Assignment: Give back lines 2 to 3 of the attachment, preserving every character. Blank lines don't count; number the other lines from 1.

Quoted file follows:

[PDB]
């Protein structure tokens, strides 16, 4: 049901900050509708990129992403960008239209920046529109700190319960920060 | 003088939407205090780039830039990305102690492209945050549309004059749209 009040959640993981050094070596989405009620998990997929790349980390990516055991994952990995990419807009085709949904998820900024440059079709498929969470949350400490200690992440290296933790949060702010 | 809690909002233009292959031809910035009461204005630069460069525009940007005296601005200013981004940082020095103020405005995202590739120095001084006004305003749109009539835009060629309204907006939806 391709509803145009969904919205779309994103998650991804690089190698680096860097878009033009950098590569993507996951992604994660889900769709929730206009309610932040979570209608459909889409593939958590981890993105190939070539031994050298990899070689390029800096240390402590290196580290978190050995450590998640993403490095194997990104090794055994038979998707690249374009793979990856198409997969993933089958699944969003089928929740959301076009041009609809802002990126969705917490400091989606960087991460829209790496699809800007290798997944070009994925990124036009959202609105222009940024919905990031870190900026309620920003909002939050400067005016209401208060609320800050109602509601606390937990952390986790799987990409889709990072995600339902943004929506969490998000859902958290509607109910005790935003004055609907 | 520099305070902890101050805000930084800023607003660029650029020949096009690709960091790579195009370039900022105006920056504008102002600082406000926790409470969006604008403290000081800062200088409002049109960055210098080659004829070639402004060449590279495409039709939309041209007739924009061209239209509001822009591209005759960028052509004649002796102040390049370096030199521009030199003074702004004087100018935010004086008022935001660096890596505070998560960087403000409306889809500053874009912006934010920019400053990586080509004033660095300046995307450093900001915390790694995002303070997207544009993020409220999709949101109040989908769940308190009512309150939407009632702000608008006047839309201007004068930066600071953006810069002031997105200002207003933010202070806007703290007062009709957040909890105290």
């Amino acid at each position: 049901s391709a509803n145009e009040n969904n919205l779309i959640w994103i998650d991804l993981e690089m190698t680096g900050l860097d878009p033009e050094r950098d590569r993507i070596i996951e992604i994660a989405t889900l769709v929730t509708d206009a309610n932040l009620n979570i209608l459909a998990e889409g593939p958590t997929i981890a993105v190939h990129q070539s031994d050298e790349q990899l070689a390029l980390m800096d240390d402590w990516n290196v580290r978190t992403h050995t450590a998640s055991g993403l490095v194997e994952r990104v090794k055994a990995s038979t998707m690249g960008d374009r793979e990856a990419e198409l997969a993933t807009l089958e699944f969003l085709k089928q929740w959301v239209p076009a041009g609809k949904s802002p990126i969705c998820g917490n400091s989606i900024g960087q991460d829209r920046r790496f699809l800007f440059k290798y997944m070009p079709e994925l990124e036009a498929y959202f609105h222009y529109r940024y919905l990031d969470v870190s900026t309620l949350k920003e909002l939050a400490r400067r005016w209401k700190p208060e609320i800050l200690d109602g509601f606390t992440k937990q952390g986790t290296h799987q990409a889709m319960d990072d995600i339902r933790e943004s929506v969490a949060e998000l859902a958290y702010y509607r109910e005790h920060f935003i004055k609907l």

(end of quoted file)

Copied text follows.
């Protein structure tokens, strides 16, 4: 049901900050509708990129992403960008239209920046529109700190319960920060 | 003088939407205090780039830039990305102690492209945050549309004059749209 009040959640993981050094070596989405009620998990997929790349980390990516055991994952990995990419807009085709949904998820900024440059079709498929969470949350400490200690992440290296933790949060702010 | 809690909002233009292959031809910035009461204005630069460069525009940007005296601005200013981004940082020095103020405005995202590739120095001084006004305003749109009539835009060629309204907006939806 391709509803145009969904919205779309994103998650991804690089190698680096860097878009033009950098590569993507996951992604994660889900769709929730206009309610932040979570209608459909889409593939958590981890993105190939070539031994050298990899070689390029800096240390402590290196580290978190050995450590998640993403490095194997990104090794055994038979998707690249374009793979990856198409997969993933089958699944969003089928929740959301076009041009609809802002990126969705917490400091989606960087991460829209790496699809800007290798997944070009994925990124036009959202609105222009940024919905990031870190900026309620920003909002939050400067005016209401208060609320800050109602509601606390937990952390986790799987990409889709990072995600339902943004929506969490998000859902958290509607109910005790935003004055609907 | 520099305070902890101050805000930084800023607003660029650029020949096009690709960091790579195009370039900022105006920056504008102002600082406000926790409470969006604008403290000081800062200088409002049109960055210098080659004829070639402004060449590279495409039709939309041209007739924009061209239209509001822009591209005759960028052509004649002796102040390049370096030199521009030199003074702004004087100018935010004086008022935001660096890596505070998560960087403000409306889809500053874009912006934010920019400053990586080509004033660095300046995307450093900001915390790694995002303070997207544009993020409220999709949101109040989908769940308190009512309150939407009632702000608008006047839309201007004068930066600071953006810069002031997105200002207003933010202070806007703290007062009709957040909890105290």
């Amino acid at each position: 049901s391709a509803n145009e009040n969904n919205l779309i959640w994103i998650d991804l993981e690089m190698t680096g900050l860097d878009p033009e050094r950098d590569r993507i070596i996951e992604i994660a989405t889900l769709v929730t509708d206009a309610n932040l009620n979570i209608l459909a998990e889409g593939p958590t997929i981890a993105v190939h990129q070539s031994d050298e790349q990899l070689a390029l980390m800096d240390d402590w990516n290196v580290r978190t992403h050995t450590a998640s055991g993403l490095v194997e994952r990104v090794k055994a990995s038979t998707m690249g960008d374009r793979e990856a990419e198409l997969a993933t807009l089958e699944f969003l085709k089928q929740w959301v239209p076009a041009g609809k949904s802002p990126i969705c998820g917490n400091s989606i900024g960087q991460d829209r920046r790496f699809l800007f440059k290798y997944m070009p079709e994925l990124e036009a498929y959202f609105h222009y529109r940024y919905l990031d969470v870190s900026t309620l949350k920003e909002l939050a400490r400067r005016w209401k700190p208060e609320i800050l200690d109602g509601f606390t992440k937990q952390g986790t290296h799987q990409a889709m319960d990072d995600i339902r933790e943004s929506v969490a949060e998000l859902a958290y702010y509607r109910e005790h920060f935003i004055k609907l």